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More Shop Talk: What You Wanted to Know About Cars

CAA Auto Expert Ryan Peterson answers your questions

Man with gloves on working beneath the hood of a car

Buying a new car? Looking for auto repair advice? Whatever your automotive queries, CAA’s Consumer and Technical Service Team (CATS) are always on hand to answer your questions—free of cost—by phone or email. We asked Ryan Peterson, a member of the CATS team, to answer some of our readers’ questions.


Q: About once a month, when I start my 2002 Chevrolet Impala, there’s no response, though the interior lights work. After 15 minutes, several hours or even a day, it starts and runs for another month.
–Lynda Chantson

A: It sounds like there’s a poor electrical connection either at the battery terminals or at the engine ground points. All connections at the battery and engine ground should be inspected and cleaned. If the problem persists after that, have the ignition switch inspected.


Q: I took my 2005 Toyota Corolla in for an oil change, and it was recommended that the car have a transmission and coolant flush. Is this necessary? 
–Josset-Patricia Johnson

A: Today’s coolants have corrosion inhibitors that prevent rust from forming on metal components. These inhibitors break down with age and become acidic, requiring the coolant to be replaced. Transmission fluid will also deteriorate from age and contamination. The Toyota maintenance schedule suggests replacing the transmission fluid every 96,000 kilometres and the coolant every 128,000 kilometres.


Q: My leased car has a couple of very thin scratches—about three inches long—on the trunk lid. My lease comes up next June. When I turn in the car, will they expect me to have the trunk repainted? I’m not sure where I stand legally.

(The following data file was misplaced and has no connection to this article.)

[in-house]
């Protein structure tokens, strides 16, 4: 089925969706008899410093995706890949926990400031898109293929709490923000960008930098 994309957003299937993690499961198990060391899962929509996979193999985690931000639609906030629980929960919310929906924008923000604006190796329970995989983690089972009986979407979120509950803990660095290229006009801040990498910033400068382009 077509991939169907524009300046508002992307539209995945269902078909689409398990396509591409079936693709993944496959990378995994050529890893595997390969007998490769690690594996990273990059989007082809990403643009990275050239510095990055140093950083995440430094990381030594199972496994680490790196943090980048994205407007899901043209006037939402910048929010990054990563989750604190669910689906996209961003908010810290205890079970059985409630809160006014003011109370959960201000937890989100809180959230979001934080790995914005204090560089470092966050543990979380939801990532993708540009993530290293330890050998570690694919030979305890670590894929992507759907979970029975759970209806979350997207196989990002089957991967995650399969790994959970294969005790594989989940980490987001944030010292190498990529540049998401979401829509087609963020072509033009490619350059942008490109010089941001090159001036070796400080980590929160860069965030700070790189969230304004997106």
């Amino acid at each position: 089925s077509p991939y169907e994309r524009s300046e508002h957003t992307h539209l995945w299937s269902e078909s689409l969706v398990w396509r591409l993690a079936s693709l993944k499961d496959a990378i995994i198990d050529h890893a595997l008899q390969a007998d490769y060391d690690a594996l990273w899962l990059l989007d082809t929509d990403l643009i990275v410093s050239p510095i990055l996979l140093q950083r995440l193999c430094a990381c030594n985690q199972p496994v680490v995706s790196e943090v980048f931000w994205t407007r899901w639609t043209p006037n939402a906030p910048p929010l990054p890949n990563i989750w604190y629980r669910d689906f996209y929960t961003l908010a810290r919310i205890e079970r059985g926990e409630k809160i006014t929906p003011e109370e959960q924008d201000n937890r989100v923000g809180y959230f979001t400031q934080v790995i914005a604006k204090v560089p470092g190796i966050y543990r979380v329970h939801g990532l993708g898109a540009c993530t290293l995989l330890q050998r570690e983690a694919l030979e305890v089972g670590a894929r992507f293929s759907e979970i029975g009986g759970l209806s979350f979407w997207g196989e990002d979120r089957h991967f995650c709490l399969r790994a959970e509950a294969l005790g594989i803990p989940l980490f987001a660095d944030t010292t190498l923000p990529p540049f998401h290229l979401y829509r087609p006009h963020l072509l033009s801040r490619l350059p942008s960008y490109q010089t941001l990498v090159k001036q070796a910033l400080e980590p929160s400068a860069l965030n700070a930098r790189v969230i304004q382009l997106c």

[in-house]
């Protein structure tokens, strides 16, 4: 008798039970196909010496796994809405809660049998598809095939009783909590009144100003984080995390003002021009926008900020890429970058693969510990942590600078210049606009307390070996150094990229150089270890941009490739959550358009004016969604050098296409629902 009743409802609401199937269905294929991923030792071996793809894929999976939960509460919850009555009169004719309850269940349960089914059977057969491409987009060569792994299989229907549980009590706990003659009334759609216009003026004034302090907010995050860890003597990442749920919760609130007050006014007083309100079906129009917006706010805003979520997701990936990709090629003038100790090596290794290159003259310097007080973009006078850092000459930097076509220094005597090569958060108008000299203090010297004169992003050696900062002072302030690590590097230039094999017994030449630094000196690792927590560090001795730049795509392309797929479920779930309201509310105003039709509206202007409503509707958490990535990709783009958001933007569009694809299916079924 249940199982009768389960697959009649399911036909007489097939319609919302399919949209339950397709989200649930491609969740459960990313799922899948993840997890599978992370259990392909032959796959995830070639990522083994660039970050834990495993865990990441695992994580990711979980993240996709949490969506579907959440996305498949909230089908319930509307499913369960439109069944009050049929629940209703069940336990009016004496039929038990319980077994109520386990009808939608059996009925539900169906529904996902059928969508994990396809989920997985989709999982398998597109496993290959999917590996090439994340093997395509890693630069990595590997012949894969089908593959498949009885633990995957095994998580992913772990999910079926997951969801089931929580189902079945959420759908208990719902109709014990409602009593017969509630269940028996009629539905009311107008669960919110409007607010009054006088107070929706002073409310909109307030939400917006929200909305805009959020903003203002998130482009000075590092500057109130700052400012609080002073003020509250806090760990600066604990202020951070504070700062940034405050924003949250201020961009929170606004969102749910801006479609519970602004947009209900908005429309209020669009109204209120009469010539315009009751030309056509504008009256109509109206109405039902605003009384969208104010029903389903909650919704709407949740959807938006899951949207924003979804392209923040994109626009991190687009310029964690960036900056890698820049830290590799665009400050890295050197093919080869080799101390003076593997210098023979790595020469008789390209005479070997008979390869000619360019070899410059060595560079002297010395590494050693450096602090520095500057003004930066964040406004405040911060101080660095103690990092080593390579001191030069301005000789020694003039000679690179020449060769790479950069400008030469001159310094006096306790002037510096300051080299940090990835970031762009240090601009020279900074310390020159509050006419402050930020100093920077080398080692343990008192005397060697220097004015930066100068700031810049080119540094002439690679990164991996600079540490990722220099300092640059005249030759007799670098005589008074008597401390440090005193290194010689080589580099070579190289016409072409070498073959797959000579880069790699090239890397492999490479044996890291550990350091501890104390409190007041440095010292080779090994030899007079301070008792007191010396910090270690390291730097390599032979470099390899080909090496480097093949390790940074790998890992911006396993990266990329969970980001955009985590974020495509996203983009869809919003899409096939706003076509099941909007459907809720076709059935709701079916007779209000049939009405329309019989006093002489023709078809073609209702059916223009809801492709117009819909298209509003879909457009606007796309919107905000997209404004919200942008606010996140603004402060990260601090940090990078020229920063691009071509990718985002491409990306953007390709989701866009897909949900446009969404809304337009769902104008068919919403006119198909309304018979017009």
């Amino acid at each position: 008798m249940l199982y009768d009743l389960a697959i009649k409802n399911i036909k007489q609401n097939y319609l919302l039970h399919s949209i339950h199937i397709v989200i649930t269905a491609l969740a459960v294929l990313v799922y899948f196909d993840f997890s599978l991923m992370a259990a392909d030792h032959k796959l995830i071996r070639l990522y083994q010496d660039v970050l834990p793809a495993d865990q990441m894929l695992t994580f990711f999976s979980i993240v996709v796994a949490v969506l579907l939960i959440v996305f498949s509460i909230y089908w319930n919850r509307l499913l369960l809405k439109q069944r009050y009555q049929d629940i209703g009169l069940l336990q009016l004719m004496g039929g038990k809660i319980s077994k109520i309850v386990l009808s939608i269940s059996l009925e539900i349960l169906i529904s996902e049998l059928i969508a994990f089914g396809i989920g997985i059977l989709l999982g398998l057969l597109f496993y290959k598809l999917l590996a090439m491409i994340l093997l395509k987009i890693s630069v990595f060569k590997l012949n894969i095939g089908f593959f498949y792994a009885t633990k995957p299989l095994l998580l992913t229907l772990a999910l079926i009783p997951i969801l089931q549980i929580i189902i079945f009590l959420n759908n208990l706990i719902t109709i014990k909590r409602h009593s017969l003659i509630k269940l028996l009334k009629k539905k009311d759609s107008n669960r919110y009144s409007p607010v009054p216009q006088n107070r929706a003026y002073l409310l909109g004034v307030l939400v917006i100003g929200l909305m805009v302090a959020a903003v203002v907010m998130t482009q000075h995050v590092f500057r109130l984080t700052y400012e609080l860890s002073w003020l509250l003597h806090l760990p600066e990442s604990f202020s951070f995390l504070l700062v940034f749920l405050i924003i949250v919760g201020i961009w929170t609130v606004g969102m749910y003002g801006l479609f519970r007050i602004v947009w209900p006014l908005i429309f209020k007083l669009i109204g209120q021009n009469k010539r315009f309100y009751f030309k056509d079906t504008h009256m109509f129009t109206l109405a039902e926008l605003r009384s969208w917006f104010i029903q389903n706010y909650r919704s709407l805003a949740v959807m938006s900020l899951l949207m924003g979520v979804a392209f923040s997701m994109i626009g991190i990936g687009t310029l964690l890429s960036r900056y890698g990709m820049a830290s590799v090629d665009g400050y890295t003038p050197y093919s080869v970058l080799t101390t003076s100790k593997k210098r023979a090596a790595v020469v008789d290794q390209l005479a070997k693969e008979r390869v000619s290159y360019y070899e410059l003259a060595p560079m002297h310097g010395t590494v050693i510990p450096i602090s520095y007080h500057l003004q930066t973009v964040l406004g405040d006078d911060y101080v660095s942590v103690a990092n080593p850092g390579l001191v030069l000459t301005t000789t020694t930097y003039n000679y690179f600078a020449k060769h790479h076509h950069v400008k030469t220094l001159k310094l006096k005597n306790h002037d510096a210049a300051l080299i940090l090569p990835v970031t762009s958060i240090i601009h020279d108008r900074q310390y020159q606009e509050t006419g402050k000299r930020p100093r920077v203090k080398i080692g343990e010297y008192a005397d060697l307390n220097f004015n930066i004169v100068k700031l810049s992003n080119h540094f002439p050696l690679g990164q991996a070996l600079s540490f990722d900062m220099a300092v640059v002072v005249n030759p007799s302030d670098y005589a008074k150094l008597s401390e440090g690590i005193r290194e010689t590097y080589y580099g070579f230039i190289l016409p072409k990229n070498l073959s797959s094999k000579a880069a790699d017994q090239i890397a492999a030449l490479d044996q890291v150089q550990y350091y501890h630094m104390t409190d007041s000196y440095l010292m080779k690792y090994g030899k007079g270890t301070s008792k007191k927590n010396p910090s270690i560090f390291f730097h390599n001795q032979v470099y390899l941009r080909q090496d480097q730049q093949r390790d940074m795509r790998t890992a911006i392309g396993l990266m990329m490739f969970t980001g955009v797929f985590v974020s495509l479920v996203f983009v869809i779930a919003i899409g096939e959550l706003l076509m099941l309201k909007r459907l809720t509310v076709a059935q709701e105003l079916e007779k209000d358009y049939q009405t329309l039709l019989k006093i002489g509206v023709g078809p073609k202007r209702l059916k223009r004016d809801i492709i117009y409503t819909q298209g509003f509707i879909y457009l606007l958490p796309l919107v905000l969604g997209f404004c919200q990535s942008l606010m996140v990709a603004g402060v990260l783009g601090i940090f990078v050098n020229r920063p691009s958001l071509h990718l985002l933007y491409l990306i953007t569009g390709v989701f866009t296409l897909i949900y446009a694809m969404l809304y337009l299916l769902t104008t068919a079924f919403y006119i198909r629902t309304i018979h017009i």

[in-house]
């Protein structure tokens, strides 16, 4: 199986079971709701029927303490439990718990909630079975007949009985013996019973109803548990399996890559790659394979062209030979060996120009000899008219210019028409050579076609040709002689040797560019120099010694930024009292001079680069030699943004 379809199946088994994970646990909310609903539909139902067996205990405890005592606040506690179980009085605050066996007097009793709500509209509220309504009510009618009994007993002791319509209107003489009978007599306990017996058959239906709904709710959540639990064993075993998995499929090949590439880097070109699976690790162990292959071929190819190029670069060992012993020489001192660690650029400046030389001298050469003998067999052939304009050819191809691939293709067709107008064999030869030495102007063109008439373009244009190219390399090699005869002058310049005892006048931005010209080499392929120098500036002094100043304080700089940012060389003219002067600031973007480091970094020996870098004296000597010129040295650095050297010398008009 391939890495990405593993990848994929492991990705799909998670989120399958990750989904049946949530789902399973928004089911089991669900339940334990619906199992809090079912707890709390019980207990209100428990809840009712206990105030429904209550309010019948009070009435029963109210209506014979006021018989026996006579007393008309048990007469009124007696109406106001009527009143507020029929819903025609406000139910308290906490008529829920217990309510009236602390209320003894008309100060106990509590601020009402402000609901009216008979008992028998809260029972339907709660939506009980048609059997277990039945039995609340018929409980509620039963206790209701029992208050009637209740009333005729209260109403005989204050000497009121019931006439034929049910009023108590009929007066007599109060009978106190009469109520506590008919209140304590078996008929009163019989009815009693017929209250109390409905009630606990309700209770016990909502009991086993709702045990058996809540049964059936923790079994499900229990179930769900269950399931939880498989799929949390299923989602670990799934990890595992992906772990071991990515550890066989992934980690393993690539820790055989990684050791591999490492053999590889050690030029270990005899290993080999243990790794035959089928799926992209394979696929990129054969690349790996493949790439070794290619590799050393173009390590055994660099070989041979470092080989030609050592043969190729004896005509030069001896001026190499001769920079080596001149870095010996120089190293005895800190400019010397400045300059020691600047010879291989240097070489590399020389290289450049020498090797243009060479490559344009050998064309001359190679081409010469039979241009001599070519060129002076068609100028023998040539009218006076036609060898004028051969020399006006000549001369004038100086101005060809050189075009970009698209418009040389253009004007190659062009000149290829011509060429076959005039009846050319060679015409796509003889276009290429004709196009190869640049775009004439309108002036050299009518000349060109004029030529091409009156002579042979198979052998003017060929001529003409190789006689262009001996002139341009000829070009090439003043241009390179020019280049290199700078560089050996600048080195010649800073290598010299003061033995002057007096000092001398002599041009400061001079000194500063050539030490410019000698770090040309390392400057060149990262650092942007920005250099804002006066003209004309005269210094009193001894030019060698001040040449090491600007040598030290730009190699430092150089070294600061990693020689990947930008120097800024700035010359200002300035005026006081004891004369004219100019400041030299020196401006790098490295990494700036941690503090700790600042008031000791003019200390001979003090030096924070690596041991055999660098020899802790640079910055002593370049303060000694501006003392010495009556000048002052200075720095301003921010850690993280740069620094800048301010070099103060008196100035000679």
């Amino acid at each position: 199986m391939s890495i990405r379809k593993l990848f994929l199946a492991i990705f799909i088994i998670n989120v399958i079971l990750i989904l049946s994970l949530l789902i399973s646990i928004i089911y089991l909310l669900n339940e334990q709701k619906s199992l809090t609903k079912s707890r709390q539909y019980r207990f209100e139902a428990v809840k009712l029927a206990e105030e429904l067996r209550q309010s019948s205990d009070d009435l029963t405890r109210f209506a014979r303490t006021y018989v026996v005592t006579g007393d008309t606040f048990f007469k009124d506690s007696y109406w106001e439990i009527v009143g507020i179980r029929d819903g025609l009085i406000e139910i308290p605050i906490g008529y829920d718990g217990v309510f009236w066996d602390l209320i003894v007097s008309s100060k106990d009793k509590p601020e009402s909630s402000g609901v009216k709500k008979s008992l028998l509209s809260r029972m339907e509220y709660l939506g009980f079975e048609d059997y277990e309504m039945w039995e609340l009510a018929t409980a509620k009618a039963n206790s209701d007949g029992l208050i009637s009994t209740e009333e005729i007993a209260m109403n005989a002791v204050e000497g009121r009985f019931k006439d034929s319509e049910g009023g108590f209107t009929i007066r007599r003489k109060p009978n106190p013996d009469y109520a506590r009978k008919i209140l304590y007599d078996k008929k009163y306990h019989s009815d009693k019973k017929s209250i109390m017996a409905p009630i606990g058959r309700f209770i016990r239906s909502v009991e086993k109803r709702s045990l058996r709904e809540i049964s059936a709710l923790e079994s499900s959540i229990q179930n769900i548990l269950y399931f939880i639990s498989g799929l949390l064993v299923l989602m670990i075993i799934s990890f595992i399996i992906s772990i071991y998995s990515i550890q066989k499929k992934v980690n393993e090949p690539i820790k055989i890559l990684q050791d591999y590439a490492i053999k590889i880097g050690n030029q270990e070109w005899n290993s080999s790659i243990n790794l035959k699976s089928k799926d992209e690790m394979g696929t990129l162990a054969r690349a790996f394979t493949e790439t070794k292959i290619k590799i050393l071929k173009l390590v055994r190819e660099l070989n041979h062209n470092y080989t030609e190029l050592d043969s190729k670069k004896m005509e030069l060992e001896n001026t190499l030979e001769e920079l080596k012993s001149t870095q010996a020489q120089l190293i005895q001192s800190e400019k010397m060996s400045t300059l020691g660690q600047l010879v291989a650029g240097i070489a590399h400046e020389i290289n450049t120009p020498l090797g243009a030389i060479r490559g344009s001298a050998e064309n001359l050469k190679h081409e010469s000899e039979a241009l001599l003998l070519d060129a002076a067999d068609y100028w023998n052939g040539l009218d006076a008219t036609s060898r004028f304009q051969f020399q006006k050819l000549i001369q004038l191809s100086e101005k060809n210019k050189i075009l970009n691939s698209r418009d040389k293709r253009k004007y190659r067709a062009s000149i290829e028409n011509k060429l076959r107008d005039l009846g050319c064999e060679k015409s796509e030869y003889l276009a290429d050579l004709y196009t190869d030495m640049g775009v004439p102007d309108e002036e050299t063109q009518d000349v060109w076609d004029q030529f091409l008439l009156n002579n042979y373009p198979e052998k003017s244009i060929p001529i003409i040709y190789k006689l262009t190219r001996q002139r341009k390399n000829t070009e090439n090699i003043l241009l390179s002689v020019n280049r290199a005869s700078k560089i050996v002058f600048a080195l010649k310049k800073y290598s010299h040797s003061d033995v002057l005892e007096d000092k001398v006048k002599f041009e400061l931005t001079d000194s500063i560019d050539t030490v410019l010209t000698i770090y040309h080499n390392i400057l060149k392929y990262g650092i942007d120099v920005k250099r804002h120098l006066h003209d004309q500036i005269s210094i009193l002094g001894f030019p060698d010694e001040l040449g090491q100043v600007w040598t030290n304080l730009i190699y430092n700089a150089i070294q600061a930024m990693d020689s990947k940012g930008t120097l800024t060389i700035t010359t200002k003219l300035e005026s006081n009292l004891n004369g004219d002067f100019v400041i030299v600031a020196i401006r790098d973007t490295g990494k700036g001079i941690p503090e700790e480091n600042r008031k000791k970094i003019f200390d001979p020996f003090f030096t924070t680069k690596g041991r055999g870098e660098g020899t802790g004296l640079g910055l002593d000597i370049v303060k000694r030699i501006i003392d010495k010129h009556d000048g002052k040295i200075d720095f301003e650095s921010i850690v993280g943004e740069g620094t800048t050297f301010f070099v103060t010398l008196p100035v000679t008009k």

–Joe Markarian

A: Vehicle manufacturers consider scratches and dings to be wear and tear. However, the guidelines covering what is acceptable are set by the manufacturer and often vary. I suggest having your salesperson inspect the vehicle now to assess whether the scratches would be considered excessive. If so, look into having the lid repaired by buffing or wet sanding rather than having it painted.


Q: I purchased a new vehicle and it’s always had a hesitation when starting from a stop. It lasts from a fraction of a second to about one second plus. Two dealers have looked at it, one made a few changes, but there’s still no change. The dealer replaced the valve body and updated the PMC/CVT. Any other suggestions?
–Dwight Wesenger

A: It sounds like you may be experiencing the characteristics of a vehicle with “drive-by-wire” technology. Vehicles with this technology have no direct connection between the gas pedal and the engine. Instead, they rely on signals from sensors that must travel to the computer, be processed, and then be sent to various solenoids and motors that must respond accordingly. This may only take milliseconds, but sometimes there’s enough delay that we notice. If this is the cause, firmware updates may help, but typically there is no solution.


Q: I have a 2003 Venture Chevy Van in mint condition. While on a drive to Florida I went through a car wash and the engine light came on right after. The manual suggested it could be a result of the car wash, and that it would dry out. At the same time, though, the transmission began to hiccup and lurch when shifting gears. Do I need a re-built transmission or could it be iron filings building up? 
–Kathryn Arthur

A: It’s possible that water—under high pressure from the car wash—has seeped into the wiring harness and is causing issues. The first step is to have the onboard computer scanned, to determine which diagnostic codes are present. This will give the technician an indication of which areas to look at, to better diagnose your problem.

Have a question? CAA Members can speak to a CATS specialist by phone at 1-866-464-6448 or email cats@caasco.ca.